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Weakness or Strength?

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A 10-year-old boy decided to study judo despite the fact that he had lost his left arm in a devastating car accident. The boy began lessons with an old Japanese judo master. The boy was doing well, so he couldn’t understand why, after three months of training the master had taught him only one move.

“Sensei,” the boy finally said, “Shouldn’t I be learning more moves?”
“This is the only move you know, but this is the only move you’ll ever need to know,”the sensei replied.

Not quite understanding, but believing in his teacher, the boy kept training. Several months later, the sensei took the boy to his first tournament.

Surprising himself, the boy easily won his first two matches.

The third match proved to be more difficult, but after some time, his opponent became impatient and charged; the boy deftly used his only move to win the match.

Still amazed by his success, the boy was now in the finals. This time, his opponent was bigger and stronger. Concerned that the boy might get hurt, the referee called a time-out.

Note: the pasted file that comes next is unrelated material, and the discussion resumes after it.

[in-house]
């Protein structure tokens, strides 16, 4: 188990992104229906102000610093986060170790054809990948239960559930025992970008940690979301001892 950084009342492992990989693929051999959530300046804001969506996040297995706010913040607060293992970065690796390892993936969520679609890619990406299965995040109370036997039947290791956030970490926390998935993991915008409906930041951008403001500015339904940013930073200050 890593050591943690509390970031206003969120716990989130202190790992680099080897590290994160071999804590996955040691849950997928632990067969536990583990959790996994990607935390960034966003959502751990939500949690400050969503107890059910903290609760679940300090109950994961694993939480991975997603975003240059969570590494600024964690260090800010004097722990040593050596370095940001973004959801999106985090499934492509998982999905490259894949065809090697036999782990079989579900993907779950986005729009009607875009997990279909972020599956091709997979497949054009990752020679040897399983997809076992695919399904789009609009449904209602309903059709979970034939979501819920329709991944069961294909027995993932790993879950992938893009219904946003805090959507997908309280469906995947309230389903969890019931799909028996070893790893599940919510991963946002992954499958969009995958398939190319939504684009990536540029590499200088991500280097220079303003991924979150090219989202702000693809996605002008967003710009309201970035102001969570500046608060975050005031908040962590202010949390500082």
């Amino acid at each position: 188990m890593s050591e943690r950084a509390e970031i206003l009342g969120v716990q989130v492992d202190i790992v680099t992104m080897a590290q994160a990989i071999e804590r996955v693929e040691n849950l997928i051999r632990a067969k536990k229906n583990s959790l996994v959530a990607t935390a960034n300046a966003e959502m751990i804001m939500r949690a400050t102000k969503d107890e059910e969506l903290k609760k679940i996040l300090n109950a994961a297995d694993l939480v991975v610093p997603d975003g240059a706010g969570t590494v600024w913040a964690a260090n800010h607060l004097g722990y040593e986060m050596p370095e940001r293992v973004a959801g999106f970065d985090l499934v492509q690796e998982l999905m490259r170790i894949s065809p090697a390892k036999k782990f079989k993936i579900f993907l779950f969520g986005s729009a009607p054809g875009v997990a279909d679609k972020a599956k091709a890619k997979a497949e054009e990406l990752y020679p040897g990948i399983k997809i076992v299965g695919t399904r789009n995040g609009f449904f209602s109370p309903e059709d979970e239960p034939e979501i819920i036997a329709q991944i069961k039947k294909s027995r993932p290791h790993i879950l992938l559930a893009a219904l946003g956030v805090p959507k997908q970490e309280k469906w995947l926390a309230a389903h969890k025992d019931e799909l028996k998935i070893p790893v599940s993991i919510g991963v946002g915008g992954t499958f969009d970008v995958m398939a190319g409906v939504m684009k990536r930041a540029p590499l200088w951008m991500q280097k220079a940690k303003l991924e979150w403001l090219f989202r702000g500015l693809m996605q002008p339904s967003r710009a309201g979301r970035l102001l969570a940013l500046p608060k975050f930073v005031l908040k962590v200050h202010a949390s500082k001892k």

He was about to stop the match when the sensei intervened. “No,” the sensei insisted, “Let him continue.”
Soon after the match resumed, his opponent made a critical mistake: he dropped his guard. Instantly, the boy used his move to pin him.

The boy had won the match and the tournament.

“Sensei, how did I win the tournament with only one move?”

“You won for two reasons,” the sensei answered. “First, you’ve almost mastered one of the most difficult throws in all of judo. And second, the only known defence for that move is for your opponent to grab your left arm.”

The boy’s biggest weakness had become his biggest strength.

“Sometimes we feel that we have certain weaknesses and we blame the circumstances and ourselves for it but we never know that our weakness can become our strength one day.”


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